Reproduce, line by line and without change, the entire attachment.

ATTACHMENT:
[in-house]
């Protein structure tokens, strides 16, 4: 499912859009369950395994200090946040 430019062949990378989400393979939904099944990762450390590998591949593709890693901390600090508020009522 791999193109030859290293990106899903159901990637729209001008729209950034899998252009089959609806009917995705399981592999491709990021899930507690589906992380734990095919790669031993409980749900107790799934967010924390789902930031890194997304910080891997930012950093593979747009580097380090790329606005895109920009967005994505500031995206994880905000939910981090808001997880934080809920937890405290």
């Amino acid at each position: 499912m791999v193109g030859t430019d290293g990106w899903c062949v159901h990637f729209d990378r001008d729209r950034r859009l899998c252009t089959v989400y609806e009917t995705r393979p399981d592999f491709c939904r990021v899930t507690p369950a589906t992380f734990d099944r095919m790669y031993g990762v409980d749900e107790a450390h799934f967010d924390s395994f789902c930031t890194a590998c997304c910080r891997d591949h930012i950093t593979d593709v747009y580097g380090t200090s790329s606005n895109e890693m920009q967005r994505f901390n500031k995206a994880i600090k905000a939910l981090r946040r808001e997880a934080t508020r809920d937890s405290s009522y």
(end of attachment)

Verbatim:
[in-house]
């Protein structure tokens, strides 16, 4: 499912859009369950395994200090946040 430019062949990378989400393979939904099944990762450390590998591949593709890693901390600090508020009522 791999193109030859290293990106899903159901990637729209001008729209950034899998252009089959609806009917995705399981592999491709990021899930507690589906992380734990095919790669031993409980749900107790799934967010924390789902930031890194997304910080891997930012950093593979747009580097380090790329606005895109920009967005994505500031995206994880905000939910981090808001997880934080809920937890405290």
């Amino acid at each position: 499912m791999v193109g030859t430019d290293g990106w899903c062949v159901h990637f729209d990378r001008d729209r950034r859009l899998c252009t089959v989400y609806e009917t995705r393979p399981d592999f491709c939904r990021v899930t507690p369950a589906t992380f734990d099944r095919m790669y031993g990762v409980d749900e107790a450390h799934f967010d924390s395994f789902c930031t890194a590998c997304c910080r891997d591949h930012i950093t593979d593709v747009y580097g380090t200090s790329s606005n895109e890693m920009q967005r994505f901390n500031k995206a994880i600090k905000a939910l981090r946040r808001e997880a934080t508020r809920d937890s405290s009522y």